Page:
Gold-rated Primecap Odyssey Stock’s POSKX benchmark-agnostic approach did not pay off in this most recent quarter. Five managers run their own sleeves of the 140-stock portfolio in eclectic styles that mix value and growth stocks. The combination boosted performance versus its large-blend category peers earlier in the year, but the tide reversed in the third quarter. The fund fell nearly 6.4%, worse than the Russell 1000′s 4.6% decline and 87% of other large-blend funds. The fund’s 2.5% in FedEx and 4.5% in AstraZeneca AZN weighed on performance. The fund had lost about a fifth of its value in 2022 through Sept. 30, but that was better than about 84% of large-blend peers.
Non-U.S.-stock funds that invested heavily in China were among the strongest performers in the second quarter of 2022, but that reversed in the third quarter, as the Morningstar China TME GR Index dropped 21.4%, far more than the respective 4.6% and 9.4% declines of the Morningstar US Market and Morningstar Global ex US indexes. The four worst-performing funds under Morningstar analyst coverage all resided in the China region category. Matthews China MCHFX was the worst-performing fund; it underperformed the index by nearly 5 percentage points. Its real estate overweight was painful. Top-15 holding CIFI Holdings plummeted more than 80% as reports emerged that the company defaulted on some debt obligations. Since the start of the year through September, the Morningstar China TME index was down nearly 30%, and Matthews China’s 35% decline was among the worst in the category.
A table of the third-quarter returns of the 10 worst-performing international-equity funds under Morningstar coverage.
Of the 10 worst-performing funds of the quarter, only Mondrian International Value Equity MPIEX did not own any Chinese stocks. Lackluster performance across its relatively compact 50-stock portfolio dragged it down. Six of its top 12 holdings, accounting for nearly 20% of the fund’s assets, dropped by 15% or more in the quarter. CK Hutchison, Sanofi, and GSK, three of the fund’s top four holdings, each declined by 17% or more. Gold-rated Natixis Oakmark International NOIAX had less than 5% of its portfolio in Chinese companies, but it did own Alibaba BABA, which dropped 30%, and a slew of its healthcare picks also did worse than the market. Since the start of the year through September, Mondrian International Value Equity’s 24% loss was slightly more than the average foreign large-value category peer’s 23% decline, but Oakmark International’s 31% drop was in the bottom decile of the category.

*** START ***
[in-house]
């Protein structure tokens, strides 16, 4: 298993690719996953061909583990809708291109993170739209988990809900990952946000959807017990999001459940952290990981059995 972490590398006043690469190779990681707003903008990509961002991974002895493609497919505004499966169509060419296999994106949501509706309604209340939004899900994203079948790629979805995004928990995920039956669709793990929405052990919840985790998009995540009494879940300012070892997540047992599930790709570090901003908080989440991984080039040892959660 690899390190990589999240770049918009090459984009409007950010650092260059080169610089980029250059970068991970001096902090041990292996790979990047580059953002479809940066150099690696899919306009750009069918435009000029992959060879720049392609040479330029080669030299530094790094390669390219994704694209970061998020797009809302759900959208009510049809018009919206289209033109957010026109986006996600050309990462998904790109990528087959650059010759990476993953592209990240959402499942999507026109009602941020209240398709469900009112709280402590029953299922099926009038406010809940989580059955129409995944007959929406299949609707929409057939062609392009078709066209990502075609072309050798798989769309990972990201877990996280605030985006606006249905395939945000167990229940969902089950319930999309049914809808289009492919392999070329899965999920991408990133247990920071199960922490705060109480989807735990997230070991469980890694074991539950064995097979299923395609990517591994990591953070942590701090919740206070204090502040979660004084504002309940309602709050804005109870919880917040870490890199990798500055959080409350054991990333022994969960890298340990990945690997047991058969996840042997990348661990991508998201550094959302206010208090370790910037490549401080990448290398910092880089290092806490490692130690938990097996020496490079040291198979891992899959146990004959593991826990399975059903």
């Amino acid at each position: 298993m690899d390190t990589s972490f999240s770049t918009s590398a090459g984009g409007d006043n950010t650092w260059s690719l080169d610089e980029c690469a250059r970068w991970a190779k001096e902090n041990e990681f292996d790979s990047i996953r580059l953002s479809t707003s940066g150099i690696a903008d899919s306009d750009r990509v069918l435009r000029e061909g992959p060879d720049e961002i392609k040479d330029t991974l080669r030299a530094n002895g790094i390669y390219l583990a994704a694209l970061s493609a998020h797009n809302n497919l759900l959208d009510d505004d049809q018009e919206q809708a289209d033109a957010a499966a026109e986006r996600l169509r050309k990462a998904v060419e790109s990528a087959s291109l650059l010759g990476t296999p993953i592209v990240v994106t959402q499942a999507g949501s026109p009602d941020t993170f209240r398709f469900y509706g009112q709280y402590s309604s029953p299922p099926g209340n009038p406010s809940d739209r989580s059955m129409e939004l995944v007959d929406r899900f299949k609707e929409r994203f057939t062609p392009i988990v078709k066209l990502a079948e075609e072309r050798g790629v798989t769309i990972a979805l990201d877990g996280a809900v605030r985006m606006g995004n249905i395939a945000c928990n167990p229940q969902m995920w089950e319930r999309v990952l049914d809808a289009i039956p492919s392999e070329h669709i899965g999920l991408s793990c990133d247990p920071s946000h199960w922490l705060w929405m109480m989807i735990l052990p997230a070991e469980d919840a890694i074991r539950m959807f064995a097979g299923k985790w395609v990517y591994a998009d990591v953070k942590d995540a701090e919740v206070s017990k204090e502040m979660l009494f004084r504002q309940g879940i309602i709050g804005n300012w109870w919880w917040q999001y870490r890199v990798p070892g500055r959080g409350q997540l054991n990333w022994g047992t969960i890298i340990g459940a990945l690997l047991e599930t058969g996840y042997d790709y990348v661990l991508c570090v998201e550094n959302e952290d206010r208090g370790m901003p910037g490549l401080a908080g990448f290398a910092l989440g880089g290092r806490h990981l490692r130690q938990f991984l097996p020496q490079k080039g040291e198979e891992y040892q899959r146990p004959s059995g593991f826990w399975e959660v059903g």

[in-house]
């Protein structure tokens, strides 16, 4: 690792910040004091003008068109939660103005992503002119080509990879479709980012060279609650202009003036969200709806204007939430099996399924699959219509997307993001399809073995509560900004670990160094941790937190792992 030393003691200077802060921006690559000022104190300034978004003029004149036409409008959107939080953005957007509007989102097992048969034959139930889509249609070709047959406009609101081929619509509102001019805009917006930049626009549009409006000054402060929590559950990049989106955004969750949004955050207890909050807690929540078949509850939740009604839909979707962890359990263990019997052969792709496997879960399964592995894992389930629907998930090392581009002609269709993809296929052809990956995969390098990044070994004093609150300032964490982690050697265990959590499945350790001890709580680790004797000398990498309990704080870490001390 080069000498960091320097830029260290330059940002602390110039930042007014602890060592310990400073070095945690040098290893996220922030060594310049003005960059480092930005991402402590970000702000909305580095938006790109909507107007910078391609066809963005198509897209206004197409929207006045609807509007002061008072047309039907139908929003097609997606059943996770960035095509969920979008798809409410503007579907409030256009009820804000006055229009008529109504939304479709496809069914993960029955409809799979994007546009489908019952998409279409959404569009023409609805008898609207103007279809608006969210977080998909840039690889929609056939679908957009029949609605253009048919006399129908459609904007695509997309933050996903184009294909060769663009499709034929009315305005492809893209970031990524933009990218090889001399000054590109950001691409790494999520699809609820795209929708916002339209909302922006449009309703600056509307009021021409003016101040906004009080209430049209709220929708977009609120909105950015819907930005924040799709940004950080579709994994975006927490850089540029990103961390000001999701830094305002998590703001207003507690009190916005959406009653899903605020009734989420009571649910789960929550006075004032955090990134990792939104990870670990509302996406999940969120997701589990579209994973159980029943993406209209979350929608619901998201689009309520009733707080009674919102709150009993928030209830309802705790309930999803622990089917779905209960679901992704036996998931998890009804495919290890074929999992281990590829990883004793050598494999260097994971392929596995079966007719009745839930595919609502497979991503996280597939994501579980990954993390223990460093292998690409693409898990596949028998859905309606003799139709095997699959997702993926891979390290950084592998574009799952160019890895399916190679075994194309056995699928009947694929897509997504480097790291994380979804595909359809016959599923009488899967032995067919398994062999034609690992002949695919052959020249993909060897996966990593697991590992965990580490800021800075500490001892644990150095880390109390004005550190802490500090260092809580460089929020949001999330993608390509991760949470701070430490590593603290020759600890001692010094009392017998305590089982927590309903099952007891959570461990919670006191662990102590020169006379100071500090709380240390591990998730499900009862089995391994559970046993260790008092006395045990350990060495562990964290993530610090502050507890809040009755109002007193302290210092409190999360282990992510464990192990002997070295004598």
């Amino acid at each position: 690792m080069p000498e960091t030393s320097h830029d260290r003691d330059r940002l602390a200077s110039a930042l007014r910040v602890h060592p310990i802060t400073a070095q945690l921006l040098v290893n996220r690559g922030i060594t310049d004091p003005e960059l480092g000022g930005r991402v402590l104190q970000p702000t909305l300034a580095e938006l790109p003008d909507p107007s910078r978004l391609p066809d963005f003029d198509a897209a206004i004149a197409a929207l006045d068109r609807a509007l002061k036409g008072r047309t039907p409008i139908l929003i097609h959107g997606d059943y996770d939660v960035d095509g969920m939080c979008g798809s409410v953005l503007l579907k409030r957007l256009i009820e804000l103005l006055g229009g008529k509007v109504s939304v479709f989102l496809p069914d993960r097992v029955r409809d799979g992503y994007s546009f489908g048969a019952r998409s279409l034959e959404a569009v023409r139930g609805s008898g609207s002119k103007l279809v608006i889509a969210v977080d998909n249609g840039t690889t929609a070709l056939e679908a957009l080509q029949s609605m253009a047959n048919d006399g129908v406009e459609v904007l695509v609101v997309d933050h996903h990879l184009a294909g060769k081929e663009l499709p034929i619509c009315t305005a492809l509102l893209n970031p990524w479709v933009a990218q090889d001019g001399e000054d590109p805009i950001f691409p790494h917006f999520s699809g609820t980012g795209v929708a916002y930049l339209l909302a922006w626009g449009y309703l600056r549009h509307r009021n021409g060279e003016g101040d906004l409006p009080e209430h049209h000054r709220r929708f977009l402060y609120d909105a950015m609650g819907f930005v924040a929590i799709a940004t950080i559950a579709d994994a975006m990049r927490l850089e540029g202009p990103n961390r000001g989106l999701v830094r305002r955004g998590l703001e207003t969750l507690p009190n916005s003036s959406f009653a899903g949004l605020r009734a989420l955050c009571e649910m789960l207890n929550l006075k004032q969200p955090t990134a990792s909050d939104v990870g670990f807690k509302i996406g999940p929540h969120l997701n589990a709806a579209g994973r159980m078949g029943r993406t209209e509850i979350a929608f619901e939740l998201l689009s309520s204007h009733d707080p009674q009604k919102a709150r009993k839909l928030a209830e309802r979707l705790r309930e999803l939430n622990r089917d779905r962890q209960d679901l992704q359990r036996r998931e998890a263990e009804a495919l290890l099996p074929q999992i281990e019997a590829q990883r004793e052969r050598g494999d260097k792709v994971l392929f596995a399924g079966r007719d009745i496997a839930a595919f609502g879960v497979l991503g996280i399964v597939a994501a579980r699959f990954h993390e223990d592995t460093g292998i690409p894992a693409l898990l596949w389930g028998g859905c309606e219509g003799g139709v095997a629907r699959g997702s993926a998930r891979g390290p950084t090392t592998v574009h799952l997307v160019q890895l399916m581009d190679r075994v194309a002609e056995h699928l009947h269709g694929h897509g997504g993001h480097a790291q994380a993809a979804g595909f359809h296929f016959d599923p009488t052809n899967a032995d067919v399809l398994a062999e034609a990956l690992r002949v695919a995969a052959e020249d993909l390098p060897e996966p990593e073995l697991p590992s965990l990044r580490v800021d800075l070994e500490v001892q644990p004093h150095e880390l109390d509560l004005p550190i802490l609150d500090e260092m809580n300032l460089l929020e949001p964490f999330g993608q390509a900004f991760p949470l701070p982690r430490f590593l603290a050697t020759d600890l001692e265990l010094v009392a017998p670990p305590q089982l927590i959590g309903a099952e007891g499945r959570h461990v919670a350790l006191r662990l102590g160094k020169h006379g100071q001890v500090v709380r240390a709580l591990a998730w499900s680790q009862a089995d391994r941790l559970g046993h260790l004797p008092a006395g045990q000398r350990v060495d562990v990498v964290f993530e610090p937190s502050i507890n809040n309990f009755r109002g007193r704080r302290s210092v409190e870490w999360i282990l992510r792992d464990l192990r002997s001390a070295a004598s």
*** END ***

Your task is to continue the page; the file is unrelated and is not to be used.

A table of the third-quarter returns of the 10 best-performing international-equity funds under Morningstar coverage.
Few countries or sectors provided refuge from the non-U.S. market carnage. Energy and financials-heavy regions tended to benefit, so funds with heavy Latin American and Indian exposure performed well, including T. Rowe Price Latin America PRLAX and Matthews India MINDX. They were the only two international-stock funds under Morningstar analyst coverage that rose in the quarter. Some of the ultra-high-growth funds that performed terribly in the first half of the year bounced back a little. Baron Global Advantage BGAIX only lost 0.1% in the quarter, which placed it among the best performers in its global large-stock growth category. Beaten-down technology holdings like Snowflake SNOW, ZoomInfo ZI, and Coupang CPNG rebounded from second-quarter lows. Morgan Stanley Institutional Global Opportunities MGGIX declined 4%, which placed it among the best performers in the global large-stock growth category, as Uber UBER, a 6% portfolio position, Coupang, a 4% holding, and MercadoLibre MELI, an almost 4% position, each gained around 30% in the quarter. All three stocks still trade more than 35% lower than where they started the year, and the fund is still down more than 44% since the start of the year, which places it in the bottom decile of the category.
David Carey does not own (actual or beneficial) shares in any of the securities mentioned above. Find out about Morningstar’s editorial policies.